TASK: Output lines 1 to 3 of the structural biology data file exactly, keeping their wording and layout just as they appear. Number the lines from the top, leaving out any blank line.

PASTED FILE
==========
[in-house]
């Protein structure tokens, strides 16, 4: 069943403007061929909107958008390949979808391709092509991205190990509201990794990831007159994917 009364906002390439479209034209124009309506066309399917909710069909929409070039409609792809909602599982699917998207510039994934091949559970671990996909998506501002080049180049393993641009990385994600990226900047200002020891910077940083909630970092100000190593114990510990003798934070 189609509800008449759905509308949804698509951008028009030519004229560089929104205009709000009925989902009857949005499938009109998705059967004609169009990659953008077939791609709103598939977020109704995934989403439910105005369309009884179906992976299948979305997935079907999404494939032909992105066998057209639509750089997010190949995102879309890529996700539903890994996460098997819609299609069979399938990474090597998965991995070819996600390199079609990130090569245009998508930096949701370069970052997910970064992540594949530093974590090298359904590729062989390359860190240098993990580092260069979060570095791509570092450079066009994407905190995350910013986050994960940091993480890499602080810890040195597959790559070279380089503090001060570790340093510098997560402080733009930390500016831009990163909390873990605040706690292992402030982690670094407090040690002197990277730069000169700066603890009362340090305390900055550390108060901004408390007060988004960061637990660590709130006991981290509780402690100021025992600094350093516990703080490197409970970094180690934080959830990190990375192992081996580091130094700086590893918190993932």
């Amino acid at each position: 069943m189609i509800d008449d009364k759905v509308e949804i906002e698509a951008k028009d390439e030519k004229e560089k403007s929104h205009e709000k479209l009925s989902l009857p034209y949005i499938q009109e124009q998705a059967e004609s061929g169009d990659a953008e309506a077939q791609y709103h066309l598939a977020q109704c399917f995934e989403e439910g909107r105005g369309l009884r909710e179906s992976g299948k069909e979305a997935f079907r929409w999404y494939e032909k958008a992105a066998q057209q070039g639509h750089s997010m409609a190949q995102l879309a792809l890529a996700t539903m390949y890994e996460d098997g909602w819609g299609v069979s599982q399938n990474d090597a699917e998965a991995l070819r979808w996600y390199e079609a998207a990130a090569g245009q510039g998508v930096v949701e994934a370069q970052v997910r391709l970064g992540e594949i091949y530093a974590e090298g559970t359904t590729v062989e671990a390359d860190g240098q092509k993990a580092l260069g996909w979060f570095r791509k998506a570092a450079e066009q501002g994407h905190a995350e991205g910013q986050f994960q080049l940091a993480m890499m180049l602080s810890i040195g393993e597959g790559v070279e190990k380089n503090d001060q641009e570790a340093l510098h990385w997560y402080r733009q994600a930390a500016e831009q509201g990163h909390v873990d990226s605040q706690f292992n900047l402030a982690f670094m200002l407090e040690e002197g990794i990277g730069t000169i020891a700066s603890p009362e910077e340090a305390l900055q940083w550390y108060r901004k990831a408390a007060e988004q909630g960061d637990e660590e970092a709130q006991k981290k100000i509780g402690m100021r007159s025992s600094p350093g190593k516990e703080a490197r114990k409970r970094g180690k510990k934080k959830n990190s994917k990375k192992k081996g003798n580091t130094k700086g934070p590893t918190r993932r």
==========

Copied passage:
[in-house]
């Protein structure tokens, strides 16, 4: 069943403007061929909107958008390949979808391709092509991205190990509201990794990831007159994917 009364906002390439479209034209124009309506066309399917909710069909929409070039409609792809909602599982699917998207510039994934091949559970671990996909998506501002080049180049393993641009990385994600990226900047200002020891910077940083909630970092100000190593114990510990003798934070 189609509800008449759905509308949804698509951008028009030519004229560089929104205009709000009925989902009857949005499938009109998705059967004609169009990659953008077939791609709103598939977020109704995934989403439910105005369309009884179906992976299948979305997935079907999404494939032909992105066998057209639509750089997010190949995102879309890529996700539903890994996460098997819609299609069979399938990474090597998965991995070819996600390199079609990130090569245009998508930096949701370069970052997910970064992540594949530093974590090298359904590729062989390359860190240098993990580092260069979060570095791509570092450079066009994407905190995350910013986050994960940091993480890499602080810890040195597959790559070279380089503090001060570790340093510098997560402080733009930390500016831009990163909390873990605040706690292992402030982690670094407090040690002197990277730069000169700066603890009362340090305390900055550390108060901004408390007060988004960061637990660590709130006991981290509780402690100021025992600094350093516990703080490197409970970094180690934080959830990190990375192992081996580091130094700086590893918190993932």
């Amino acid at each position: 069943m189609i509800d008449d009364k759905v509308e949804i906002e698509a951008k028009d390439e030519k004229e560089k403007s929104h205009e709000k479209l009925s989902l009857p034209y949005i499938q009109e124009q998705a059967e004609s061929g169009d990659a953008e309506a077939q791609y709103h066309l598939a977020q109704c399917f995934e989403e439910g909107r105005g369309l009884r909710e179906s992976g299948k069909e979305a997935f079907r929409w999404y494939e032909k958008a992105a066998q057209q070039g639509h750089s997010m409609a190949q995102l879309a792809l890529a996700t539903m390949y890994e996460d098997g909602w819609g299609v069979s599982q399938n990474d090597a699917e998965a991995l070819r979808w996600y390199e079609a998207a990130a090569g245009q510039g998508v930096v949701e994934a370069q970052v997910r391709l970064g992540e594949i091949y530093a974590e090298g559970t359904t590729v062989e671990a390359d860190g240098q092509k993990a580092l260069g996909w979060f570095r791509k998506a570092a450079e066009q501002g994407h905190a995350e991205g910013q986050f994960q080049l940091a993480m890499m180049l602080s810890i040195g393993e597959g790559v070279e190990k380089n503090d001060q641009e570790a340093l510098h990385w997560y402080r733009q994600a930390a500016e831009q509201g990163h909390v873990d990226s605040q706690f292992n900047l402030a982690f670094m200002l407090e040690e002197g990794i990277g730069t000169i020891a700066s603890p009362e910077e340090a305390l900055q940083w550390y108060r901004k990831a408390a007060e988004q909630g960061d637990e660590e970092a709130q006991k981290k100000i509780g402690m100021r007159s025992s600094p350093g190593k516990e703080a490197r114990k409970r970094g180690k510990k934080k959830n990190s994917k990375k192992k081996g003798n580091t130094k700086g934070p590893t918190r993932r």